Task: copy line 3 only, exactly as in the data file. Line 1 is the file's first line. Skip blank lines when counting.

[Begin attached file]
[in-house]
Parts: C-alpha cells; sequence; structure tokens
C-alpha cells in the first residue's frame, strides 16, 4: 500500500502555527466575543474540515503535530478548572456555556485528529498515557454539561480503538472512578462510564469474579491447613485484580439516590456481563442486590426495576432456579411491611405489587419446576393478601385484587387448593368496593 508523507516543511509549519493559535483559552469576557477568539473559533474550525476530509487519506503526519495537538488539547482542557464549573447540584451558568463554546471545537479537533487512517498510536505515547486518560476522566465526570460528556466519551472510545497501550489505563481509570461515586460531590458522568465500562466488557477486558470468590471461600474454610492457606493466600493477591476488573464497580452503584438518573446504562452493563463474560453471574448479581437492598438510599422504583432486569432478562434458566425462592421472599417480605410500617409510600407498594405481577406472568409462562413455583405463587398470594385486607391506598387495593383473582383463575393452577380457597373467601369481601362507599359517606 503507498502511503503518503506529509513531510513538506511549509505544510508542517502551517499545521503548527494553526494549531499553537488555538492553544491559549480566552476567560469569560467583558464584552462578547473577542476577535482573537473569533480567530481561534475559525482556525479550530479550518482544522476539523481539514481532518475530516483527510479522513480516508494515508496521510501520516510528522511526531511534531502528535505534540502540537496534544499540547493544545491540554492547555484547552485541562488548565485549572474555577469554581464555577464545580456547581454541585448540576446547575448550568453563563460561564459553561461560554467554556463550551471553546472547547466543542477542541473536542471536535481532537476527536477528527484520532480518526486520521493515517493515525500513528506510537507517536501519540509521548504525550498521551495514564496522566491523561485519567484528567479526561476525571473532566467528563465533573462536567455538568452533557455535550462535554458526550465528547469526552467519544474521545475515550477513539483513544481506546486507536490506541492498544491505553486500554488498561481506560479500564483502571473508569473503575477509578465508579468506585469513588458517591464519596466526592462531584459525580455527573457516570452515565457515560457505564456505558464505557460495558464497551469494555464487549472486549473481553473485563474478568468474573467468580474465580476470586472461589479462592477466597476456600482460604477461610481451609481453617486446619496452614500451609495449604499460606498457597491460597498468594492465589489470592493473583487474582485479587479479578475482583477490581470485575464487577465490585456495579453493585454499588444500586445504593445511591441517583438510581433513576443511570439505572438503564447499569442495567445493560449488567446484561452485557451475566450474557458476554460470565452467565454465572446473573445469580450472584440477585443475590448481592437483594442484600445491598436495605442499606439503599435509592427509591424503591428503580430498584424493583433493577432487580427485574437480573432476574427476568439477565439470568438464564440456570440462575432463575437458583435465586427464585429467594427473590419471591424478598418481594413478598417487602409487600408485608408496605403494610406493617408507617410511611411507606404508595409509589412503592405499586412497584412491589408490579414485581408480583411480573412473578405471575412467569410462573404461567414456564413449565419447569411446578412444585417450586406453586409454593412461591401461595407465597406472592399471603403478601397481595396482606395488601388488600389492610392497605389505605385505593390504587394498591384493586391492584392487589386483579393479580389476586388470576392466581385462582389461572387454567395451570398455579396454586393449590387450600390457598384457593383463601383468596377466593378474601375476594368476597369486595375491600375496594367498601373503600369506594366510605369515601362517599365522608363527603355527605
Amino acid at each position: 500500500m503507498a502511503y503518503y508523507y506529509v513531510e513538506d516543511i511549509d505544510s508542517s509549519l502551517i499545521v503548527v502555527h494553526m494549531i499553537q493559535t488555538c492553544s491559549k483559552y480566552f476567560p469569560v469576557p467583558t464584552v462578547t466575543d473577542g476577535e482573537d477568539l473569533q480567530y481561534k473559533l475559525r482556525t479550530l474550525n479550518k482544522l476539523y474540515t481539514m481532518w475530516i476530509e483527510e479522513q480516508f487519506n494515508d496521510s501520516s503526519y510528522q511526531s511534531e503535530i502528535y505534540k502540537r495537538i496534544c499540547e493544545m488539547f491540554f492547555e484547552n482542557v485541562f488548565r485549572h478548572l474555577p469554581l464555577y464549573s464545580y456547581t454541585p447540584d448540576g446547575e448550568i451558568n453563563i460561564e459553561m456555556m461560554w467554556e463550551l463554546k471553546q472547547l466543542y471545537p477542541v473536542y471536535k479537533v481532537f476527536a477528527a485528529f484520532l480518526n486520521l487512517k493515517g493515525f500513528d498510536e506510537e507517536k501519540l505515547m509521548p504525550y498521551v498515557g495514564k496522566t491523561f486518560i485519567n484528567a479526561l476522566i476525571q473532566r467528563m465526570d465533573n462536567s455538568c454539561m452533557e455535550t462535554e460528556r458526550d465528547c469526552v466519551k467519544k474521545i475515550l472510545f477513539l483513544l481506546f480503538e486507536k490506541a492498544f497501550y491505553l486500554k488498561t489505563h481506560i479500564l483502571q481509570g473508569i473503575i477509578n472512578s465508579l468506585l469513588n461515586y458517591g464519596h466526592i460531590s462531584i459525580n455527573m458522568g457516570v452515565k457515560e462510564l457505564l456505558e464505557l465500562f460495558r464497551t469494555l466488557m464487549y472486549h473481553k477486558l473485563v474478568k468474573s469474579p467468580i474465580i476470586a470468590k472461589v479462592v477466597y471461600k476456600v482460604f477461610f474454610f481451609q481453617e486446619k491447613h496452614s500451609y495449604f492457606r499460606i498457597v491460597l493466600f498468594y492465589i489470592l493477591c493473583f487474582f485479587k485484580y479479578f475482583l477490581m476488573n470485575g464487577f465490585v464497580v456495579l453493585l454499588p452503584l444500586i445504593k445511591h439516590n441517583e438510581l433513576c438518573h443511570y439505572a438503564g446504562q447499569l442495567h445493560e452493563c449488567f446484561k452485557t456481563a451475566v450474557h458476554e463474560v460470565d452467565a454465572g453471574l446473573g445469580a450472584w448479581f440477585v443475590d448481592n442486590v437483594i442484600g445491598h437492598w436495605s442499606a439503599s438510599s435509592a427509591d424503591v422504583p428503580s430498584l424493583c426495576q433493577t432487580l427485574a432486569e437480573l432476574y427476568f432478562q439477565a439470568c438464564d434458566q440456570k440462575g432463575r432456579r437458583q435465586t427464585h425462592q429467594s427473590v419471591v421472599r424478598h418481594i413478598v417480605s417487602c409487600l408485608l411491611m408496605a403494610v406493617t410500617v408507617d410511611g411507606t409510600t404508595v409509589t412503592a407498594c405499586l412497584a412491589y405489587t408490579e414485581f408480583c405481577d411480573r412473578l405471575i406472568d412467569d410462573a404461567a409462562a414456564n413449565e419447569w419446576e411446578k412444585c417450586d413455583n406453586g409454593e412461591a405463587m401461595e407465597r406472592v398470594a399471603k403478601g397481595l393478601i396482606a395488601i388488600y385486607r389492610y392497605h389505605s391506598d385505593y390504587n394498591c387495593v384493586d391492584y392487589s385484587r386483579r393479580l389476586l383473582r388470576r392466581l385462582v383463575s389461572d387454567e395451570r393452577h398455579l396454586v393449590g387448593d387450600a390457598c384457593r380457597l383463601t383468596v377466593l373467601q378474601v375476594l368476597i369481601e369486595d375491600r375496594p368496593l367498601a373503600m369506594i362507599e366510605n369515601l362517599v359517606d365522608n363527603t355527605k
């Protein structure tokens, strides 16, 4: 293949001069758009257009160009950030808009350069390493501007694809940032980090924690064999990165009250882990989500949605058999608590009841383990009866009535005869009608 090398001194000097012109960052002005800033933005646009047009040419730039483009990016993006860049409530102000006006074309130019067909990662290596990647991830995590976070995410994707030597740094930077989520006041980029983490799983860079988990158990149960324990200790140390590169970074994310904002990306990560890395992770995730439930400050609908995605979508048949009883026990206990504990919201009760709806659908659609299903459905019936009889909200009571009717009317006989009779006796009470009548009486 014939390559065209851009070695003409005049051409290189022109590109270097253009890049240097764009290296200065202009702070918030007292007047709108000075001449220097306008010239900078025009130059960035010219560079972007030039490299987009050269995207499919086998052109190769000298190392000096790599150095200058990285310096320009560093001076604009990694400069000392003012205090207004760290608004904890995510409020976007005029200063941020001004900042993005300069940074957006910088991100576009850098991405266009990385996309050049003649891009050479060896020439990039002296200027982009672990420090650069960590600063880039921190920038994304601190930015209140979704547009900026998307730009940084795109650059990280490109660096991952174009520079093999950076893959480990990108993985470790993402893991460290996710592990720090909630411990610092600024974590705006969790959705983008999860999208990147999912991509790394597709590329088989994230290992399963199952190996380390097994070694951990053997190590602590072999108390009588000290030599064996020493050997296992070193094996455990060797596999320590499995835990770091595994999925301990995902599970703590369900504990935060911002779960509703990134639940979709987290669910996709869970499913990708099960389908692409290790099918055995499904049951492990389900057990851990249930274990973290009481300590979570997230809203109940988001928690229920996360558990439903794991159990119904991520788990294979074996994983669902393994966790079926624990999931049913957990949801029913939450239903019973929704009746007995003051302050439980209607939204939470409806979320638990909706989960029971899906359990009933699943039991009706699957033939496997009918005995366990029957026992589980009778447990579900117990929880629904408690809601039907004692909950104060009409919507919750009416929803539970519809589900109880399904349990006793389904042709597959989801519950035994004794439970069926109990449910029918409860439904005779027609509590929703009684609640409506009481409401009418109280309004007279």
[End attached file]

C-alpha cells in the first residue's frame, strides 16, 4: 500500500502555527466575543474540515503535530478548572456555556485528529498515557454539561480503538472512578462510564469474579491447613485484580439516590456481563442486590426495576432456579411491611405489587419446576393478601385484587387448593368496593 508523507516543511509549519493559535483559552469576557477568539473559533474550525476530509487519506503526519495537538488539547482542557464549573447540584451558568463554546471545537479537533487512517498510536505515547486518560476522566465526570460528556466519551472510545497501550489505563481509570461515586460531590458522568465500562466488557477486558470468590471461600474454610492457606493466600493477591476488573464497580452503584438518573446504562452493563463474560453471574448479581437492598438510599422504583432486569432478562434458566425462592421472599417480605410500617409510600407498594405481577406472568409462562413455583405463587398470594385486607391506598387495593383473582383463575393452577380457597373467601369481601362507599359517606 503507498502511503503518503506529509513531510513538506511549509505544510508542517502551517499545521503548527494553526494549531499553537488555538492553544491559549480566552476567560469569560467583558464584552462578547473577542476577535482573537473569533480567530481561534475559525482556525479550530479550518482544522476539523481539514481532518475530516483527510479522513480516508494515508496521510501520516510528522511526531511534531502528535505534540502540537496534544499540547493544545491540554492547555484547552485541562488548565485549572474555577469554581464555577464545580456547581454541585448540576446547575448550568453563563460561564459553561461560554467554556463550551471553546472547547466543542477542541473536542471536535481532537476527536477528527484520532480518526486520521493515517493515525500513528506510537507517536501519540509521548504525550498521551495514564496522566491523561485519567484528567479526561476525571473532566467528563465533573462536567455538568452533557455535550462535554458526550465528547469526552467519544474521545475515550477513539483513544481506546486507536490506541492498544491505553486500554488498561481506560479500564483502571473508569473503575477509578465508579468506585469513588458517591464519596466526592462531584459525580455527573457516570452515565457515560457505564456505558464505557460495558464497551469494555464487549472486549473481553473485563474478568468474573467468580474465580476470586472461589479462592477466597476456600482460604477461610481451609481453617486446619496452614500451609495449604499460606498457597491460597498468594492465589489470592493473583487474582485479587479479578475482583477490581470485575464487577465490585456495579453493585454499588444500586445504593445511591441517583438510581433513576443511570439505572438503564447499569442495567445493560449488567446484561452485557451475566450474557458476554460470565452467565454465572446473573445469580450472584440477585443475590448481592437483594442484600445491598436495605442499606439503599435509592427509591424503591428503580430498584424493583433493577432487580427485574437480573432476574427476568439477565439470568438464564440456570440462575432463575437458583435465586427464585429467594427473590419471591424478598418481594413478598417487602409487600408485608408496605403494610406493617408507617410511611411507606404508595409509589412503592405499586412497584412491589408490579414485581408480583411480573412473578405471575412467569410462573404461567414456564413449565419447569411446578412444585417450586406453586409454593412461591401461595407465597406472592399471603403478601397481595396482606395488601388488600389492610392497605389505605385505593390504587394498591384493586391492584392487589386483579393479580389476586388470576392466581385462582389461572387454567395451570398455579396454586393449590387450600390457598384457593383463601383468596377466593378474601375476594368476597369486595375491600375496594367498601373503600369506594366510605369515601362517599365522608363527603355527605